Sales and the Customer
By now, you probably know this year’s conference will focus on “The Customer Connection.” We’ve already begun introducing it here on our blog, with articles about customer satisfaction. Of course, this isn’t really a new focus for us—100% client retention has always been part of our Brand DNA. We’ve simply identified customer satisfaction as the best way to achieve it. Why? Because 100% Customer Satisfaction leads to 100% Customer Retention. And also, customer satisfaction generates revenue for your business in the form of referrals, renewed contracts, and strengthening your brand in the community.
But wait. Does this mean you don’t have to worry about sales? Will providing 100% customer satisfaction generate enough referrals to organically grow your business? Realistically, the answer is no. Customer satisfaction is just one sales tool. It keeps your clients returning every season, builds your referral base, and (most importantly) differentiates you in the marketplace. Instead of just another landscaper, you become a trusted person in the community who sells service.
Direct sales remain an important part of The Customer Connection. If you think about it, every potential lead may one day become a client. So if our goal is indeed 100% Customer Satisfaction, it’s important to start nurturing those leads early on as though they were customers. This means:
• Get the right people into the pipeline. Some leads never become prospects or opportunities, because they’re simply not the right fit. To state an obvious example, let’s imagine that a residential consumer calls you for a bid. Obviously, that’s not the right customer, so they will cease to be a viable lead. Usually, leads fail to convert for more subtle reasons, but the principle is the same: make sure you’re talking to and attracting the folks who will actually buy your services.
• Strategically build relationships at all times. We’re not talking about a hard-core sales mentality like Alec Baldwin’s character in Glengarry Glen Ross, who yells at his people to “Always Be Closing.” For many of us, selling does not feel like a natural activity. But if we think of it as building relationships in the community, it becomes much easier—and more sincere. However, like anything else in business, you must have a plan. Knowing how to develop and nurture your relationships is the key to successful sales.
• Send the right message. In the information age, it’s easy for prospects to learn about you just as you’re learning about them. Very few companies hire vendors without researching them first. That’s why it’s important to keep a presence online, and make sure it’s genuine and authentic. We make this blog public (except for proprietary information) precisely so that your potential clients will see it. And it goes farther than the internet—it’s about your entire public image. That’s why last year’s rebrand brought our trucks, our brochures, our uniforms, our business cards—everything that touches the customer—in line with our identity and values.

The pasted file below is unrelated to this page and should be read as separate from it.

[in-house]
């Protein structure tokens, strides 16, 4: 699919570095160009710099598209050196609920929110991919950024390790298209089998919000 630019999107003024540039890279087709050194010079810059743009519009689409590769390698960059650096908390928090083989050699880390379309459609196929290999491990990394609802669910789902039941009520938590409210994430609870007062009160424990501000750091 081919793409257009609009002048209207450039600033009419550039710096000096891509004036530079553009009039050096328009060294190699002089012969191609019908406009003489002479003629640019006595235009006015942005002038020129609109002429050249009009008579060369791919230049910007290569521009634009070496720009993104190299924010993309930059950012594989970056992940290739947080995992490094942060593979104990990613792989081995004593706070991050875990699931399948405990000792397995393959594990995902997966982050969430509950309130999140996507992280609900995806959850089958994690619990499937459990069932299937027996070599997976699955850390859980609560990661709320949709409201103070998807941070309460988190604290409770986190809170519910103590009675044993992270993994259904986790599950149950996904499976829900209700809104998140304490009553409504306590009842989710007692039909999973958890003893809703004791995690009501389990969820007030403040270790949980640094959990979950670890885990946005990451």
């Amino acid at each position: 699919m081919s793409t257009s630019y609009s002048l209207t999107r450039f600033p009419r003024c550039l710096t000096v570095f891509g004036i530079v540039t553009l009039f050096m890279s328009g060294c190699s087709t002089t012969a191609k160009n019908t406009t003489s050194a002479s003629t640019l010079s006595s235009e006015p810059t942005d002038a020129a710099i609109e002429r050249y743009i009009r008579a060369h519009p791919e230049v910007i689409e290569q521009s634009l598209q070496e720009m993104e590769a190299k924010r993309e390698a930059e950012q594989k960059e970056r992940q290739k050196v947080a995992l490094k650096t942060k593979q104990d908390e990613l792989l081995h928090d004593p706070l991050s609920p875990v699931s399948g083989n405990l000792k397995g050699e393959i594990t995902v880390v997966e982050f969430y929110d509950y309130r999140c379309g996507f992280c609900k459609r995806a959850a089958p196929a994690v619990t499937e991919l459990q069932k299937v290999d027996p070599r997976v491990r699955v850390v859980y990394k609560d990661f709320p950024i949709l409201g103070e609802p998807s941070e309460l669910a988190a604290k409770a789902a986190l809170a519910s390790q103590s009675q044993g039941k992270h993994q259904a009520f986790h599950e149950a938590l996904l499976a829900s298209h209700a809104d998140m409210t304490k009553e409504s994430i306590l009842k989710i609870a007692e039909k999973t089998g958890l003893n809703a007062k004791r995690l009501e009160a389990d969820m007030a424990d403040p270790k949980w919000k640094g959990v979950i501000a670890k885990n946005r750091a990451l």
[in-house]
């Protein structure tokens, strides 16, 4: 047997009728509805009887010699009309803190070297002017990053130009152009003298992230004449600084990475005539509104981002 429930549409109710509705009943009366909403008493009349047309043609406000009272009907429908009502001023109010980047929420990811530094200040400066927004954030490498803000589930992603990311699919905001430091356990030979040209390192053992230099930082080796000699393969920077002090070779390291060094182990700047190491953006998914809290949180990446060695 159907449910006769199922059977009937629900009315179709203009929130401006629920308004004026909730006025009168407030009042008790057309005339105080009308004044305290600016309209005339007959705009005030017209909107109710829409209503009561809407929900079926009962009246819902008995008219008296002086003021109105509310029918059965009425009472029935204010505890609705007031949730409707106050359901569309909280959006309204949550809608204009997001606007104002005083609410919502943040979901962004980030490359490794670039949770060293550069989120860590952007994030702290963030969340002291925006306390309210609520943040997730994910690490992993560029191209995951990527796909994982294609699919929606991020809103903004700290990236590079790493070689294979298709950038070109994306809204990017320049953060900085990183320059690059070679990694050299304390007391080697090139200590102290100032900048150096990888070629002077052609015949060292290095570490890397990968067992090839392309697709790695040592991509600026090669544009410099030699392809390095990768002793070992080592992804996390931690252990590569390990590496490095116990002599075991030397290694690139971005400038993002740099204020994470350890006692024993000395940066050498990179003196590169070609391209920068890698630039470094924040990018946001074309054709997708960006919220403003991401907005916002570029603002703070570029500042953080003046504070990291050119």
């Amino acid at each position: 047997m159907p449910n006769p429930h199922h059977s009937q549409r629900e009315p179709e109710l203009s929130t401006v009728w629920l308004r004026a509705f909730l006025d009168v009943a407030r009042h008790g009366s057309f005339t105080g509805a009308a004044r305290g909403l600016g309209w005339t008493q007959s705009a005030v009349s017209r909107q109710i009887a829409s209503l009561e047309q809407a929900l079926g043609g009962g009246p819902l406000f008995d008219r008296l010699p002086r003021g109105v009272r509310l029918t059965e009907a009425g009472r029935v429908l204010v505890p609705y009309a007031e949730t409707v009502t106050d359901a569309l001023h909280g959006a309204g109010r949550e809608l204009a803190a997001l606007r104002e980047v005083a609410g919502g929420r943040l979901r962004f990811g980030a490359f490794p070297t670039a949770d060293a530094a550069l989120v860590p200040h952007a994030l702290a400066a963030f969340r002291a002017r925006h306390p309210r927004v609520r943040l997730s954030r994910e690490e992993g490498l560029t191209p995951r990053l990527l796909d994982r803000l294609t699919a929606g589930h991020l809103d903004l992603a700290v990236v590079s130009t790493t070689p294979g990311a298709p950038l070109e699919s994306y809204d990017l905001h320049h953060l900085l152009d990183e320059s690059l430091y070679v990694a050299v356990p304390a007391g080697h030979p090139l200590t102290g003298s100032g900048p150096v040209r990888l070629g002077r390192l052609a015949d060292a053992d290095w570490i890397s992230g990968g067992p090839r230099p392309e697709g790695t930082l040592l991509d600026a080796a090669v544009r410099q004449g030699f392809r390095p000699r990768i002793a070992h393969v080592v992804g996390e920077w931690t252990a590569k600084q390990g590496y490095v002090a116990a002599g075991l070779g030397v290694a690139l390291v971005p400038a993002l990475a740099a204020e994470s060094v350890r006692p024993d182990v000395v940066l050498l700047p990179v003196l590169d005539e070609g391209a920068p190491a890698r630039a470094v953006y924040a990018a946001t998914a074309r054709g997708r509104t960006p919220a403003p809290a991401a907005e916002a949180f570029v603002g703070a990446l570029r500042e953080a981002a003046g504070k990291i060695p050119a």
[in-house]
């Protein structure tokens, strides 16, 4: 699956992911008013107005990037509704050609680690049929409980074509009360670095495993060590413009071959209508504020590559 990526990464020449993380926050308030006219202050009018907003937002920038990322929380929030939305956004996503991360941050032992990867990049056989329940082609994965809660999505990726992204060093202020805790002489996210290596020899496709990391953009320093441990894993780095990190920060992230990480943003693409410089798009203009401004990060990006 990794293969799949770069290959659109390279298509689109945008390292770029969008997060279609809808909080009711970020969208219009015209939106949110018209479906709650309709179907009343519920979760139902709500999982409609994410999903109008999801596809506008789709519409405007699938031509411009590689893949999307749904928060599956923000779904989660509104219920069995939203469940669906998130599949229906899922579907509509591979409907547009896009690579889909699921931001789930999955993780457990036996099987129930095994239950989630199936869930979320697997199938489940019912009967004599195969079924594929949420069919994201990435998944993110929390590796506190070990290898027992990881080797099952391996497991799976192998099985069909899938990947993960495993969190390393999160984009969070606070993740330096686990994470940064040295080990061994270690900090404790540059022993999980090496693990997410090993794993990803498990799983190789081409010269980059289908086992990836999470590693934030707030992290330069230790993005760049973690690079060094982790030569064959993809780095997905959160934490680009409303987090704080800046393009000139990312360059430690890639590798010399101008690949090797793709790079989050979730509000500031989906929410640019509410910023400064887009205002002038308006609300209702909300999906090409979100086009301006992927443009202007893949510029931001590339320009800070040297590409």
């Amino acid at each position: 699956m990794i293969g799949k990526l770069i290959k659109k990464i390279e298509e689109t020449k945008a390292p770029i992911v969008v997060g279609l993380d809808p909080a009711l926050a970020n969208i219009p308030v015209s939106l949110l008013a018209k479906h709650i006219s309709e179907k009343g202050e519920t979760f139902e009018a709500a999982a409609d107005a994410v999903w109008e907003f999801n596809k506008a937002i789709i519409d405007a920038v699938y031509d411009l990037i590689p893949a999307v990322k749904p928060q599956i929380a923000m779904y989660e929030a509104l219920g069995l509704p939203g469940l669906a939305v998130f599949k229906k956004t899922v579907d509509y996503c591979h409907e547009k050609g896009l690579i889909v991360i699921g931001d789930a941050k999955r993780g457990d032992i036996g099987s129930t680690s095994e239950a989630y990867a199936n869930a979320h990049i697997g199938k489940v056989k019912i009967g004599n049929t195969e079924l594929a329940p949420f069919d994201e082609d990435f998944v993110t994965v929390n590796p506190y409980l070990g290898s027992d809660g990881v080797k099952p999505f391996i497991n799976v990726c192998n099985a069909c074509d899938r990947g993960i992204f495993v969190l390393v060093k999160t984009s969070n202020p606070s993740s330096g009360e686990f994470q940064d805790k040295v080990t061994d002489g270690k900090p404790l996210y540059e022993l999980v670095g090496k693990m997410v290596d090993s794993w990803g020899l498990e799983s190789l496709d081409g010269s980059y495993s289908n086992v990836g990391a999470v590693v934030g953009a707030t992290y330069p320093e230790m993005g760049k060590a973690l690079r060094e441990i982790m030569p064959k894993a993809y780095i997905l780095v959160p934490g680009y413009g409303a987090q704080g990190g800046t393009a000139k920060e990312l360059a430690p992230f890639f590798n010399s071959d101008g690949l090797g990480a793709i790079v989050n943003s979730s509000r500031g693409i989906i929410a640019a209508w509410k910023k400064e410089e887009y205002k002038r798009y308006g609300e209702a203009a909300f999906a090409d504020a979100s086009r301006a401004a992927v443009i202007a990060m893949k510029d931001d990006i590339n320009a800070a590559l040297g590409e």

You still may not be someone who’s comfortable with sales. But the good news is, you don’t have to figure it out alone. As part of the U.S. Lawns network, you have access to collateral materials, sales training and strategies to help you succeed. So, what is the Home Office doing to help you nurture leads and create a profitable Customer Connection from the very beginning? Quite a lot—in fact, we will be sharing new ideas and processes with you at this year’s annual conference. But for now, let’s go back to those guidelines for nurturing leads, and see how U.S. Lawns is ramping up our efforts to make 2014 your best sales year yet.
• First, we’ve invested in some exciting new technology on the national level to help with lead generation, qualifying leads, and getting the right people into the pipeline. We’re excited to share this out at the conference, so come to Nashville and learn more.
• The Home Office team has also been working with marketing experts to create a new marketing campaign to support sales. For some of you, this will simply make it easier to carry out the strategies you already have in place. Others who feel less comfortable with sales will finally have a “playbook” to help answer questions like: should I send a brochure or a postcard? When do I follow up with that contact I just made? Should I pitch an unsolicited bid? Again, we’ll be unveiling more details at the conference.
• Finally, we’ve already introduced new sales materials, which will help you send the right message about U.S. Lawns and what we offer. These include everything from updated landscape and snow brochures to some enhancements to the website. Each piece that reaches our target is designed to represent strength, professionalism, loyalty, integrity and quality. Plus, we’ve invested in new technology to help you access your sales collateral more quickly and easily than ever.
We hope you’ll join us in Nashville as we discuss the relationship between sales and “The Customer Connection.” The more you learn about business development, the more you’ll realize that they’re really the same thing.